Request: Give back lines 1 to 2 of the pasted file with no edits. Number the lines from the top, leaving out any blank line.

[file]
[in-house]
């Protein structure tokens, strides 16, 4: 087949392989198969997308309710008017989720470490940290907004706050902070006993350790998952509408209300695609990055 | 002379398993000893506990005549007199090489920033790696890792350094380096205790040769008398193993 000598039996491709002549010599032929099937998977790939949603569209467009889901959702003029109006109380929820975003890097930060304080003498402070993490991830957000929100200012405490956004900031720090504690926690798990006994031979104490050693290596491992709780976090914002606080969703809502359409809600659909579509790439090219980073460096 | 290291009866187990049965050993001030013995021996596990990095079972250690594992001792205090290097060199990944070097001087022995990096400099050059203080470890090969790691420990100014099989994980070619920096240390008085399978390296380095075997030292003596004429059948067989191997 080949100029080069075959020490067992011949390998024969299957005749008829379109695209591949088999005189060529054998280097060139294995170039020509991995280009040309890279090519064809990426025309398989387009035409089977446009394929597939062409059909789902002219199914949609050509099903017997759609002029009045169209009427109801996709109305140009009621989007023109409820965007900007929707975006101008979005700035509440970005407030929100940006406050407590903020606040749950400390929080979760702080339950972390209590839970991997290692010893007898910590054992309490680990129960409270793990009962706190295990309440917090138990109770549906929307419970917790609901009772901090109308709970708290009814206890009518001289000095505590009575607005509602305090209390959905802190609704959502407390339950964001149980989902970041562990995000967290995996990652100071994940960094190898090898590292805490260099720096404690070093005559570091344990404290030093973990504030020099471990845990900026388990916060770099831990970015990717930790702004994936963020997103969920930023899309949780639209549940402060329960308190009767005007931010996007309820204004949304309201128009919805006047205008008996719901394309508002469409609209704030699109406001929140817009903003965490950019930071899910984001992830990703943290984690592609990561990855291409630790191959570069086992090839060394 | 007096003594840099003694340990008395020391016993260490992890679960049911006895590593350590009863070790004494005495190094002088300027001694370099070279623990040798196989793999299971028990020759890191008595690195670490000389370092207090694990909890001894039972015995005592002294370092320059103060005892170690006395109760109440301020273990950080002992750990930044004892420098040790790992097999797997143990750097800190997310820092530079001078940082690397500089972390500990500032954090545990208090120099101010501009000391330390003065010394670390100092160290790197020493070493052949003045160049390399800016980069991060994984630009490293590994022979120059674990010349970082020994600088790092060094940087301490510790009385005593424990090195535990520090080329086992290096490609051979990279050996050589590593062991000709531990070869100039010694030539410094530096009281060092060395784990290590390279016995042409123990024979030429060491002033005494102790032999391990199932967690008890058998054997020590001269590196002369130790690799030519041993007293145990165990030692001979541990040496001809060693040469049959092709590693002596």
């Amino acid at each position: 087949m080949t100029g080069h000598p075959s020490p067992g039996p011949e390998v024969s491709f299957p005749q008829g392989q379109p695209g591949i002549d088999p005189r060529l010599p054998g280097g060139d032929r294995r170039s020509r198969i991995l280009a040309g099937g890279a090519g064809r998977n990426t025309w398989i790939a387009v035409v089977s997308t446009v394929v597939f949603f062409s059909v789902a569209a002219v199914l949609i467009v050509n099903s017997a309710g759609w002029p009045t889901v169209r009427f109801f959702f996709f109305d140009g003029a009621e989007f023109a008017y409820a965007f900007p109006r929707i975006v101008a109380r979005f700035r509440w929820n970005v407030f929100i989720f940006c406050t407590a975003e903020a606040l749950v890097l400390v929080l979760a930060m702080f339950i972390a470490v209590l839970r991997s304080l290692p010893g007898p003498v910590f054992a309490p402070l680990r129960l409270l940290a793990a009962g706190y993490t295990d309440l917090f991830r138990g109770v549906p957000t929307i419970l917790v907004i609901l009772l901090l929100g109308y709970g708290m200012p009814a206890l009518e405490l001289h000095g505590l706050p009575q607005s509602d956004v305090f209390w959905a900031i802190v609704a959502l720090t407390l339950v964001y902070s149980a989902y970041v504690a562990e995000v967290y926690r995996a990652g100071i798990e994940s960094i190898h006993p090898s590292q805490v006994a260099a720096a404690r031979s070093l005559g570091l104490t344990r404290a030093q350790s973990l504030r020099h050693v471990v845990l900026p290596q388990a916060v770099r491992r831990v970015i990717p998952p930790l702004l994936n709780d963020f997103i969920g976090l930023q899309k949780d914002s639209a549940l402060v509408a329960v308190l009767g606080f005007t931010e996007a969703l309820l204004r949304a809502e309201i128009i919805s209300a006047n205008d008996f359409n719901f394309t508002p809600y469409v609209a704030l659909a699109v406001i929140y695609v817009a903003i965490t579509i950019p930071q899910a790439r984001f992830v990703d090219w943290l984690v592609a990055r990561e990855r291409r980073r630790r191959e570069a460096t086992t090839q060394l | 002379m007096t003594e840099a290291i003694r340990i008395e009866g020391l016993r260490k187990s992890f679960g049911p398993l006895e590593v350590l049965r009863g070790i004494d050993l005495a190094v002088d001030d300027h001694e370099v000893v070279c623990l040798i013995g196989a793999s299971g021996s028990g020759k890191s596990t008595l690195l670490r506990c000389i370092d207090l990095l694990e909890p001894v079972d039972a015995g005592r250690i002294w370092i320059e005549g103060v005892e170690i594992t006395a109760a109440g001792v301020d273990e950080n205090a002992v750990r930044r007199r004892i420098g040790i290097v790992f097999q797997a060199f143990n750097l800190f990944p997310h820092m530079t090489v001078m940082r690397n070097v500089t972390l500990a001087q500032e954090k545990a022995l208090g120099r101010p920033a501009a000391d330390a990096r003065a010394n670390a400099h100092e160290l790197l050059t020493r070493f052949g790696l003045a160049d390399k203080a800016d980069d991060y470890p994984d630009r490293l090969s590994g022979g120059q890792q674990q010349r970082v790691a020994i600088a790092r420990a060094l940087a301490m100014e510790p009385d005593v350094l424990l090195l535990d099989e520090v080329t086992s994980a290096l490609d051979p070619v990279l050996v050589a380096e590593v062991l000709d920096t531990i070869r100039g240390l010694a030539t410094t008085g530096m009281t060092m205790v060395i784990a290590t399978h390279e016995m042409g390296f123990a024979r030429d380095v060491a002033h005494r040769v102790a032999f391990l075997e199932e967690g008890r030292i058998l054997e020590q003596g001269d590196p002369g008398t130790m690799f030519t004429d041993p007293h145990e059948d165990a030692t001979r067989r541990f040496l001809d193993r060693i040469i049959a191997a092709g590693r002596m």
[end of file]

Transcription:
[in-house]
């Protein structure tokens, strides 16, 4: 087949392989198969997308309710008017989720470490940290907004706050902070006993350790998952509408209300695609990055 | 002379398993000893506990005549007199090489920033790696890792350094380096205790040769008398193993 000598039996491709002549010599032929099937998977790939949603569209467009889901959702003029109006109380929820975003890097930060304080003498402070993490991830957000929100200012405490956004900031720090504690926690798990006994031979104490050693290596491992709780976090914002606080969703809502359409809600659909579509790439090219980073460096 | 290291009866187990049965050993001030013995021996596990990095079972250690594992001792205090290097060199990944070097001087022995990096400099050059203080470890090969790691420990100014099989994980070619920096240390008085399978390296380095075997030292003596004429059948067989191997 080949100029080069075959020490067992011949390998024969299957005749008829379109695209591949088999005189060529054998280097060139294995170039020509991995280009040309890279090519064809990426025309398989387009035409089977446009394929597939062409059909789902002219199914949609050509099903017997759609002029009045169209009427109801996709109305140009009621989007023109409820965007900007929707975006101008979005700035509440970005407030929100940006406050407590903020606040749950400390929080979760702080339950972390209590839970991997290692010893007898910590054992309490680990129960409270793990009962706190295990309440917090138990109770549906929307419970917790609901009772901090109308709970708290009814206890009518001289000095505590009575607005509602305090209390959905802190609704959502407390339950964001149980989902970041562990995000967290995996990652100071994940960094190898090898590292805490260099720096404690070093005559570091344990404290030093973990504030020099471990845990900026388990916060770099831990970015990717930790702004994936963020997103969920930023899309949780639209549940402060329960308190009767005007931010996007309820204004949304309201128009919805006047205008008996719901394309508002469409609209704030699109406001929140817009903003965490950019930071899910984001992830990703943290984690592609990561990855291409630790191959570069086992090839060394 | 007096003594840099003694340990008395020391016993260490992890679960049911006895590593350590009863070790004494005495190094002088300027001694370099070279623990040798196989793999299971028990020759890191008595690195670490000389370092207090694990909890001894039972015995005592002294370092320059103060005892170690006395109760109440301020273990950080002992750990930044004892420098040790790992097999797997143990750097800190997310820092530079001078940082690397500089972390500990500032954090545990208090120099101010501009000391330390003065010394670390100092160290790197020493070493052949003045160049390399800016980069991060994984630009490293590994022979120059674990010349970082020994600088790092060094940087301490510790009385005593424990090195535990520090080329086992290096490609051979990279050996050589590593062991000709531990070869100039010694030539410094530096009281060092060395784990290590390279016995042409123990024979030429060491002033005494102790032999391990199932967690008890058998054997020590001269590196002369130790690799030519041993007293145990165990030692001979541990040496001809060693040469049959092709590693002596």